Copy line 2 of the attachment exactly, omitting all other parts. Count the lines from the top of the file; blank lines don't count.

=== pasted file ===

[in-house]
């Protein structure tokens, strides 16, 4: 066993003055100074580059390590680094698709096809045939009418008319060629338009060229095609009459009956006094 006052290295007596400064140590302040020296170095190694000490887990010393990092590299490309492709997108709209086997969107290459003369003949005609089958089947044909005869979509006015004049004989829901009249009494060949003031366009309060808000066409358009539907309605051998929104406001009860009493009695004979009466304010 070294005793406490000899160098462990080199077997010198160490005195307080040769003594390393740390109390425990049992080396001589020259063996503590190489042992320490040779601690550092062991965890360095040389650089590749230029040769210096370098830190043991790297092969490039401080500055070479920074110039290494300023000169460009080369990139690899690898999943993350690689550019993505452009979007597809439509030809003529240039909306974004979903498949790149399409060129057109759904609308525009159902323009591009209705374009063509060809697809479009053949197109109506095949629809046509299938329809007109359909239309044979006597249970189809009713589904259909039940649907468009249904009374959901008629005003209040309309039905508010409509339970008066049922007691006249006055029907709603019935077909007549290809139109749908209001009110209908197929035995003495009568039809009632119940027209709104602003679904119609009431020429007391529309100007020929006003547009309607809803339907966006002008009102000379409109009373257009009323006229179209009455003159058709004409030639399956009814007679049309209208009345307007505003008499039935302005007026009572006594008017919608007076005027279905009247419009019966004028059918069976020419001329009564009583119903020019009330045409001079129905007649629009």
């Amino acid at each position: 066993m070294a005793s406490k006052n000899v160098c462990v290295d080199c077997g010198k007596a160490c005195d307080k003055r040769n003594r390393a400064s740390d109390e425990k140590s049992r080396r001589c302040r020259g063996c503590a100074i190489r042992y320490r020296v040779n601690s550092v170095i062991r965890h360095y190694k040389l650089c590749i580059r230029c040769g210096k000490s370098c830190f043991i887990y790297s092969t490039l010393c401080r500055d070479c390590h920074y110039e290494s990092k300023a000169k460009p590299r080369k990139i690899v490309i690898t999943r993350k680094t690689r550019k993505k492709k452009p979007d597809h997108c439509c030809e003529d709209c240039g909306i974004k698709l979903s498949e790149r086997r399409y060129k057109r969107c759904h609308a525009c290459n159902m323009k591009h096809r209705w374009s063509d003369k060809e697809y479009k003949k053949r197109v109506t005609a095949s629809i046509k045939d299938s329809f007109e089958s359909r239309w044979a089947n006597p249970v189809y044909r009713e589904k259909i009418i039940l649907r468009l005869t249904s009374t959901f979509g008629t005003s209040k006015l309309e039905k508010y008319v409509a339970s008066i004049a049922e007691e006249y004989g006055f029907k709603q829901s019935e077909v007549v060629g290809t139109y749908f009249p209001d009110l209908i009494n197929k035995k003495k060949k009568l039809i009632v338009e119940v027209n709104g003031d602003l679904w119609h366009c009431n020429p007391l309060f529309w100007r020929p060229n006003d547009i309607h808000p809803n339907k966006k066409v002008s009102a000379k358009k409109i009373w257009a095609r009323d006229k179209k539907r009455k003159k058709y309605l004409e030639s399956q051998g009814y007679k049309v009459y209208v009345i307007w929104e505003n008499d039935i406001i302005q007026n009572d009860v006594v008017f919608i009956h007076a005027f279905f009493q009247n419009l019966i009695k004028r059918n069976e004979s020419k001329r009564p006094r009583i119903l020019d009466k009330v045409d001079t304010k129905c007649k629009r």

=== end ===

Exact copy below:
């Protein structure tokens, strides 16, 4: 066993003055100074580059390590680094698709096809045939009418008319060629338009060229095609009459009956006094 006052290295007596400064140590302040020296170095190694000490887990010393990092590299490309492709997108709209086997969107290459003369003949005609089958089947044909005869979509006015004049004989829901009249009494060949003031366009309060808000066409358009539907309605051998929104406001009860009493009695004979009466304010 070294005793406490000899160098462990080199077997010198160490005195307080040769003594390393740390109390425990049992080396001589020259063996503590190489042992320490040779601690550092062991965890360095040389650089590749230029040769210096370098830190043991790297092969490039401080500055070479920074110039290494300023000169460009080369990139690899690898999943993350690689550019993505452009979007597809439509030809003529240039909306974004979903498949790149399409060129057109759904609308525009159902323009591009209705374009063509060809697809479009053949197109109506095949629809046509299938329809007109359909239309044979006597249970189809009713589904259909039940649907468009249904009374959901008629005003209040309309039905508010409509339970008066049922007691006249006055029907709603019935077909007549290809139109749908209001009110209908197929035995003495009568039809009632119940027209709104602003679904119609009431020429007391529309100007020929006003547009309607809803339907966006002008009102000379409109009373257009009323006229179209009455003159058709004409030639399956009814007679049309209208009345307007505003008499039935302005007026009572006594008017919608007076005027279905009247419009019966004028059918069976020419001329009564009583119903020019009330045409001079129905007649629009």